U.S. Rejects Tar Sands Pipeline from Canada—For Now

January 19, 2012

The Nicholas Institute for Environmental Policy Solutions at Duke University

Under pressure from Congress to make a decision on the Keystone XL pipeline, planned to connect Canada’s tar sands region with the U.S. Gulf Coast, the Obama administration has decided to reject the pipeline proposal.

“This announcement is not a judgment on the merits of the pipeline, but the arbitrary nature of a deadline” that did not allow enough time to finish the environmental impact assessment, said President Obama. Republicans who supported the pipeline say they will continue to fight for it, and have asked Secretary of State Hillary Clinton to testify before Congress on the decision.

The company that wanted to build the pipeline, TransCanada, said earlier this week it was moving ahead with its plans despite the political wrangling. Also, the government of Alberta, the province at the center of Canada’s tar sands activity, had been urging the U.S. Environmental Protection Agency to ignore greenhouse gas emissions and climate change impacts when evaluating the pipeline, according to newly released documents.

But with the decision issued by the U.S. State Department, now the company will have to start over and reapply, and the government might not offer an expedited review. TransCanada may reapply within weeks proposing a new route avoiding Nebraska’s ecologically sensitive Sand Hills region, above a portion of the vast Ogallala Aquifer.

Obama reportedly called Canadian Prime Minister Stephen Harper to explain his decision, and Harper said he hoped the pipeline would eventually be approved. Harper is also supporting another pipeline to Canada’s Pacific coast that would facilitate exports to Asia, in particular to China. However, pipeline approval is more difficult in Canada than the U.S., and there is considerable opposition to a Pacific pipeline, a Reuters analyst said.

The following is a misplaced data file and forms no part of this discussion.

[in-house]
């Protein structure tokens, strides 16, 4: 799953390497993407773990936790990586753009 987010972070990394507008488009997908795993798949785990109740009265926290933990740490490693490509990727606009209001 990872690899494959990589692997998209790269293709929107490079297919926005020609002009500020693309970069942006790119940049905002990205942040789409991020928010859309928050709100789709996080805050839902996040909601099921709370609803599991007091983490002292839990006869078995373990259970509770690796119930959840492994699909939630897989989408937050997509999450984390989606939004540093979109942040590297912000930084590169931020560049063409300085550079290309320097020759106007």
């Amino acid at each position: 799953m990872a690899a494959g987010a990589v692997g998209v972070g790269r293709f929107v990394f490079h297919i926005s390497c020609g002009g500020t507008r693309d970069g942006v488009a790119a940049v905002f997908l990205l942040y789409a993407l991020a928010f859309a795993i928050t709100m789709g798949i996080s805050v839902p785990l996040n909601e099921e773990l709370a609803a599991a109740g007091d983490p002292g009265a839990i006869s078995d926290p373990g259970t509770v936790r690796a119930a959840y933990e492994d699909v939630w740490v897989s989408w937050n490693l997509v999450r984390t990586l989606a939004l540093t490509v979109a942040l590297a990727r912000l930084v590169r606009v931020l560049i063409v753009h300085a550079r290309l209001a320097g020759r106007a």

The decision was a “brave” call, said Bill McKibben, branded in the Boston Globe as “the man who crushed the Keystone XL pipeline.”

However other commentators—even those who took the decision as good news—argued it won’t stop Canada’s tar sands from flowing, and thus won’t reduce greenhouse gas emissions. Others called the decision “a gift” to the GOP.

Shale Gas Versus Alternatives

Although world oil prices and U.S. gasoline prices were at all-time highs in 2011, in the U.S. natural gas prices have been plummeting, reaching their lowest in a decade in a “classic case of oversupply.” The price has dropped lately because of a mild winter requiring less heating, a boon to consumers and businesses; the longer trend has been driven by the advent of shale gas drilling techniques, which now account for about a quarter of U.S. natural gas production.

There has been limited shale gas development outside the U.S., and prices in most of the rest of the world have remained much higher.